Force Breaking to Retrieve

Note: Make sure to distinguish between negative reinforcement and punishment. Punishment extinguishes a behavior while negative reinforcement causes a behavior to start or continue as does positive reinforcement. The e collar, when used after a behavior is a form of punishment, but when used before the behavior and then stopped when the behavior happens is negative reinforcement. Force breaking is a negative reinforcement and is meant to create a Pavolvian response to retrieving.

A training table 2 feet wide and sixteen feet long works very well for force training. At each end attach a metal post poking up approximately thirty inches past the top. To the posts attach a steel cable running the length of the table. To the cable should be attached a line with a snap so that it can easily slide along the length. On the other end of the line attach another snap so that the line can be run through the dog’s collar. The line should keep the dog on the table but allow it to reach the table to pick up dummies or other items. On one of the end posts attach a collar with a hose clamp so that the dog may be collared and held immobile for early sessions on the bench. Provide a way for the dog to get on and off the bench without jumping and damaging shoulder structure.


1) Introduce the table. Create a positive response toward the table. Feed the dog on the table, pet her, and give the dog treats. (est. time: 3 or 4 days).
2) It is helpful to teach the dog that you can give commands when she is on the table. This can be accomplished using the “Sit” and “Over” commands. While the dog is on the table and with the lead attached to the overhead cable reteach sit using voice and whistle. I use treats as rewards at this point, just as I do on the ground. When the dog is sitting reliably begin the over command. Have the dog sit at one end and drop a treat where she can see it at the other end of the table. Back away a few feet and command “over.” Encourage her to get the treat if needed. Continue to work on this until she can go either way reliably. The use of other commands, which can be easily accomplished on the table, is recommended.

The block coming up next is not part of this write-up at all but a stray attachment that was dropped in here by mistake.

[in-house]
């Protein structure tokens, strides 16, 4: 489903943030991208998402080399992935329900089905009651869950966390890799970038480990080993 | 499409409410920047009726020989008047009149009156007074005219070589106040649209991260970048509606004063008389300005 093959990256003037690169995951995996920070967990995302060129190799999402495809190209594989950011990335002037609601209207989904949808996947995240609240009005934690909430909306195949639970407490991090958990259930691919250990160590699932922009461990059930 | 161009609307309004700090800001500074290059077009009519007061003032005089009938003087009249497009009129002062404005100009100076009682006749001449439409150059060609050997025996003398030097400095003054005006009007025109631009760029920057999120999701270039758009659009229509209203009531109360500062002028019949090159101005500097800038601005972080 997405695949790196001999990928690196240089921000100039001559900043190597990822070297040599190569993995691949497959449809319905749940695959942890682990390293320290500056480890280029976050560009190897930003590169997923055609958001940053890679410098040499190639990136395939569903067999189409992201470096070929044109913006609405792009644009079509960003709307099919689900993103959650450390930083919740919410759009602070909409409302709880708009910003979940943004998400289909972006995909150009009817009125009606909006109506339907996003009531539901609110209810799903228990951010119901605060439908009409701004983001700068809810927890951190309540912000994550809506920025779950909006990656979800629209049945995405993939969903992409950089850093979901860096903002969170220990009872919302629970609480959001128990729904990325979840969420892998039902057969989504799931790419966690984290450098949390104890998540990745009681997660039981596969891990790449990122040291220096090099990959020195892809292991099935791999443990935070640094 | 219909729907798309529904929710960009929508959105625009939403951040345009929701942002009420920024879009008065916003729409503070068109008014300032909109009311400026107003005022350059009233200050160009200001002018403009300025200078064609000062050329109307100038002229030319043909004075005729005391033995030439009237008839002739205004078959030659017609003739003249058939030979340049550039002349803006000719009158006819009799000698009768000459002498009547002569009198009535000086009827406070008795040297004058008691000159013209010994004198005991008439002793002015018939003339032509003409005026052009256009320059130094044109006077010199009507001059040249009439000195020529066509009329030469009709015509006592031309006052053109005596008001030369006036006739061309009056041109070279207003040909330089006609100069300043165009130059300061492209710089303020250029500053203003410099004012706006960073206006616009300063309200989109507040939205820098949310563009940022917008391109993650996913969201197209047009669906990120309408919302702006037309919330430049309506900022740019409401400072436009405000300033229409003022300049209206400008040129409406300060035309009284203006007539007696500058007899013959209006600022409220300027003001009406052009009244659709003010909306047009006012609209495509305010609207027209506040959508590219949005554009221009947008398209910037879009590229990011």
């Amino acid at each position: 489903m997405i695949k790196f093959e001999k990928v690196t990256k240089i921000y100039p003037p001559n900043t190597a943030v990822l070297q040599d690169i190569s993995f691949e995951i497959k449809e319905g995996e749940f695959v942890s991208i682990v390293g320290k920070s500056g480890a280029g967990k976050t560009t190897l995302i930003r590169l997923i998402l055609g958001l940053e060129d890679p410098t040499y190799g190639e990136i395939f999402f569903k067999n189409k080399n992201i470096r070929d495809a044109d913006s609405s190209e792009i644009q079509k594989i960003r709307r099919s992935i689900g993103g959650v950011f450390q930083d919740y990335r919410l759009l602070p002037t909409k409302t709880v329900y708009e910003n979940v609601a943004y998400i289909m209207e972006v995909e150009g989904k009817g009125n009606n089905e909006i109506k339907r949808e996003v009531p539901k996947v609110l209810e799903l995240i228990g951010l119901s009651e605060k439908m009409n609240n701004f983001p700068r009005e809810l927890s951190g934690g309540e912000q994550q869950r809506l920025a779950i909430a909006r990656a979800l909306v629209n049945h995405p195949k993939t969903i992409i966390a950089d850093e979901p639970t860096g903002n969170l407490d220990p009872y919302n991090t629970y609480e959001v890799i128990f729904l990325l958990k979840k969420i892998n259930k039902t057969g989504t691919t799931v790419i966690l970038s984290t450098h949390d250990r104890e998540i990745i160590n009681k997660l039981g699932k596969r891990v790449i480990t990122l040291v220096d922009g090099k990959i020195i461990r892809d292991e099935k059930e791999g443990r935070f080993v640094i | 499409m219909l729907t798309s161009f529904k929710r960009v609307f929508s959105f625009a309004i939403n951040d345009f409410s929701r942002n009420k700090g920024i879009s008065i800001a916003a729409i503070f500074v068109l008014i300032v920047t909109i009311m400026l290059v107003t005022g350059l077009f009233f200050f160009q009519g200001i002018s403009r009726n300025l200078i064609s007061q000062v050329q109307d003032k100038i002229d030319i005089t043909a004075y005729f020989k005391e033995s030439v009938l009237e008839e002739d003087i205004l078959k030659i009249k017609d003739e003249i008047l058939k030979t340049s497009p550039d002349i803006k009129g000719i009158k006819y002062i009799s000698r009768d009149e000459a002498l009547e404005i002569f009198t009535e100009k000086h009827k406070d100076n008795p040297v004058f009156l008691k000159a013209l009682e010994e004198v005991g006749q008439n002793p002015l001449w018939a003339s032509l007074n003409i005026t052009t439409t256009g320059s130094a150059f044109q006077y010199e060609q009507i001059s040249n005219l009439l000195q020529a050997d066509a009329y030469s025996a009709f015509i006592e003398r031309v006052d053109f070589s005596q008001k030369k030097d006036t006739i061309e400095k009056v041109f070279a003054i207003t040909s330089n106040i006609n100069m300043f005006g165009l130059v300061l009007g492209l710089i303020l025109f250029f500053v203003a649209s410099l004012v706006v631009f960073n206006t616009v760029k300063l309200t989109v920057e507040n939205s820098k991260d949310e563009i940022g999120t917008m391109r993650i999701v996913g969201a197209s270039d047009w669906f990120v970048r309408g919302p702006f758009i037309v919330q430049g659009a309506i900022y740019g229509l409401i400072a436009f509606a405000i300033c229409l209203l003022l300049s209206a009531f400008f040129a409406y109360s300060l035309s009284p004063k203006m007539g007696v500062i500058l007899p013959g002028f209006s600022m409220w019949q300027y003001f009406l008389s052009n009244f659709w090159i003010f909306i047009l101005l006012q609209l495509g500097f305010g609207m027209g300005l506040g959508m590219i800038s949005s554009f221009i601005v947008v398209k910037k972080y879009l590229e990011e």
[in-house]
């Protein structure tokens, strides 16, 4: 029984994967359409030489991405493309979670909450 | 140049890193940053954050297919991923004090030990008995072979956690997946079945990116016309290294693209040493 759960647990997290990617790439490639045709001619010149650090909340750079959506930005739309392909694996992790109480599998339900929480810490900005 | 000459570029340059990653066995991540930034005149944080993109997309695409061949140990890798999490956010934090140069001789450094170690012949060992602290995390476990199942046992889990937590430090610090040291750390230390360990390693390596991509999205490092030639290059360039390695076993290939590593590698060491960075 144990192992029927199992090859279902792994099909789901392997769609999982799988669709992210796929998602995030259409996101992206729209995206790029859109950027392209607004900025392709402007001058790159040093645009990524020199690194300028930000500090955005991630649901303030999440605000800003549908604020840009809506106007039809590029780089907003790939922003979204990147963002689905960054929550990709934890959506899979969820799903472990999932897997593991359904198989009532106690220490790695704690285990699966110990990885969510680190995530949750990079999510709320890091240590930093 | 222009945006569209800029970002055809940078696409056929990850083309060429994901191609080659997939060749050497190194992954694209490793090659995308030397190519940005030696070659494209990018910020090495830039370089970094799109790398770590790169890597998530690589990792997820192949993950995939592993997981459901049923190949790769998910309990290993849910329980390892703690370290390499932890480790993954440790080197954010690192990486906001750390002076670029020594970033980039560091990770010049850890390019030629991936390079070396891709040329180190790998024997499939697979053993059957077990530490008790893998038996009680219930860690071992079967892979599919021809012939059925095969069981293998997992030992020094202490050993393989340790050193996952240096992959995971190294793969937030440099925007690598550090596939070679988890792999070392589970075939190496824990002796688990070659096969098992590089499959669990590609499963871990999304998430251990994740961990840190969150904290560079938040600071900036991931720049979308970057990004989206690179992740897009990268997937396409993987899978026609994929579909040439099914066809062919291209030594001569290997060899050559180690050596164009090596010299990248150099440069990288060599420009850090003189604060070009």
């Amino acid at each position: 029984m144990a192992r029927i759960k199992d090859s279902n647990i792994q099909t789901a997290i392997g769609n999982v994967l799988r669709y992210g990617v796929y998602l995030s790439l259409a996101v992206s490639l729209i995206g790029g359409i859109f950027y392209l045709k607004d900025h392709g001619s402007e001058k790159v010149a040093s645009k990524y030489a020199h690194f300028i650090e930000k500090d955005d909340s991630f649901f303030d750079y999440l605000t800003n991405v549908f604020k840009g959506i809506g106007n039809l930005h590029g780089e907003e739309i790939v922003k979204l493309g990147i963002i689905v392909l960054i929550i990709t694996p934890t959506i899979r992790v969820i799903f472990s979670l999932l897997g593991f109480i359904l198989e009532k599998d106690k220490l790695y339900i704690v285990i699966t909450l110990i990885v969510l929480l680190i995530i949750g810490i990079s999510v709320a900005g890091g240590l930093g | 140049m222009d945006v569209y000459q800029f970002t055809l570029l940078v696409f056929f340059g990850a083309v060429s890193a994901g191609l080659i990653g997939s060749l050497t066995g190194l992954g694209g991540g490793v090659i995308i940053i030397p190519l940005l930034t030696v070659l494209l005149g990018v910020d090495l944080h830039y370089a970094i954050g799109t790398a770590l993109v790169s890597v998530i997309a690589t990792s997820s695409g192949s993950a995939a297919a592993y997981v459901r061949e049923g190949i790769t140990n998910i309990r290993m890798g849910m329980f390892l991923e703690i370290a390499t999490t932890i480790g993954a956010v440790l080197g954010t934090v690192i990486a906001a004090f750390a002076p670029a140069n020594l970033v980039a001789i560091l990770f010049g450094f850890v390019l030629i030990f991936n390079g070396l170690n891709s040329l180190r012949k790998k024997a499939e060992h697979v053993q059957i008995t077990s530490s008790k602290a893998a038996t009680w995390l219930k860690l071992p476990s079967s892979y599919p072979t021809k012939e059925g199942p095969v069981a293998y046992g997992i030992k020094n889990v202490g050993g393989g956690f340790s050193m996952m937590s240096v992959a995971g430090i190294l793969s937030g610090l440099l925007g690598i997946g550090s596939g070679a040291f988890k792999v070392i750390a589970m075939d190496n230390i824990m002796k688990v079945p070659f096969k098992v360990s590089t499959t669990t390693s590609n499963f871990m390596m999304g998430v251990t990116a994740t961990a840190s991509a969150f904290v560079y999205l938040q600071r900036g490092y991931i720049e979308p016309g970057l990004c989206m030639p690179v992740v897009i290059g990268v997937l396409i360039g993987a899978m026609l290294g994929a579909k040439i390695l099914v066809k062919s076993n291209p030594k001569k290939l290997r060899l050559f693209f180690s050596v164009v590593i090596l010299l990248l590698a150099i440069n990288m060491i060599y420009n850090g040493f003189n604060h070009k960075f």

3) To do this next step the dog’s head should be held immobile as is explained earlier.
4) Get the dog use to something in the dog’s mouth. Do this by using a gloved hand. Teach the meaning of the “keep it” (“hold” for retrievers) command. This includes calmly holding and not chewing. (This is not fetch. Fetch has to do with reaching.) Use two fingers in the dog’s mouth coupled with the “hold” command. Keep them there until the dog quits trying to spit them out. Reward the dog holding by saying “drop” and taking the gloved hand from the dog’s mouth. When the dog mouths the gloved hand or attempts to pull away, pull up on the nap of the neck behind the head and repeat the command “hold.”
5) As the dog is holding calmly start saying “hold” as the fingers are introduced into the dog mouth.
6) Now extend the time the dog is holding gradually up to 30 seconds. Continue to inject the hand coupled with the “hold” command.
Now replace the hand with a paint roller. I use a paint roller because it seems to be more desirable to hold and thus easier to work with at the start. Switch to the “training buck” after this.. (You can make a “training buck” by using a 12 inch long by 1 inch buck. Cut 2×4 pieces 3.5 inches long and place a 1” hole in the center. Glue the buck in place so the buck sits flat on the table.) Continue this until the dog will hold the buck for at least 30 seconds without trying to spit it out. Transition to a variety of items to hold. Use small and large plastic and canvas dummies. Also include things that are not particularly easy or desirable to hold such as a bristle brush, wooden handled hammer, even a brick. So far you have the dog comfortable on table, understanding the command “hold” And “drop.” All of this is called the “show pup” stage. It is very important. This may take 2 weeks if you are doing two-a-days. If you are not diligent, it will take longer.

Formal training using the toe pinch

(Note: The ear pinch will work just as well. I have used both and don’t find a lot of difference.)

Continue to collar the dog to the post.
7) Pull the string (I assume the person reading this knows how to attach the string) and when the dog opens his/her mouth to yelp, insert the buck and release the pressure on the dog’s toe simultaneously and instantly. Timing is everything.

8) Hold the buck in the dog’s mouth until the dog swallows or changes breathing and then turn the buck slightly so the dog will release it. Don’t use any command at this point to cue her to take the buck. Go ahead and use the release command—“drop.

9) Once the dog is holding the buck without chewing it or trying to spit it out start introducing the “fetch” command. You will still be inserting the buck with the toe pinch, but start using the “fetch” command. Continue to use the “drop” command and remove the buck as soon as she acquiesces to holding it.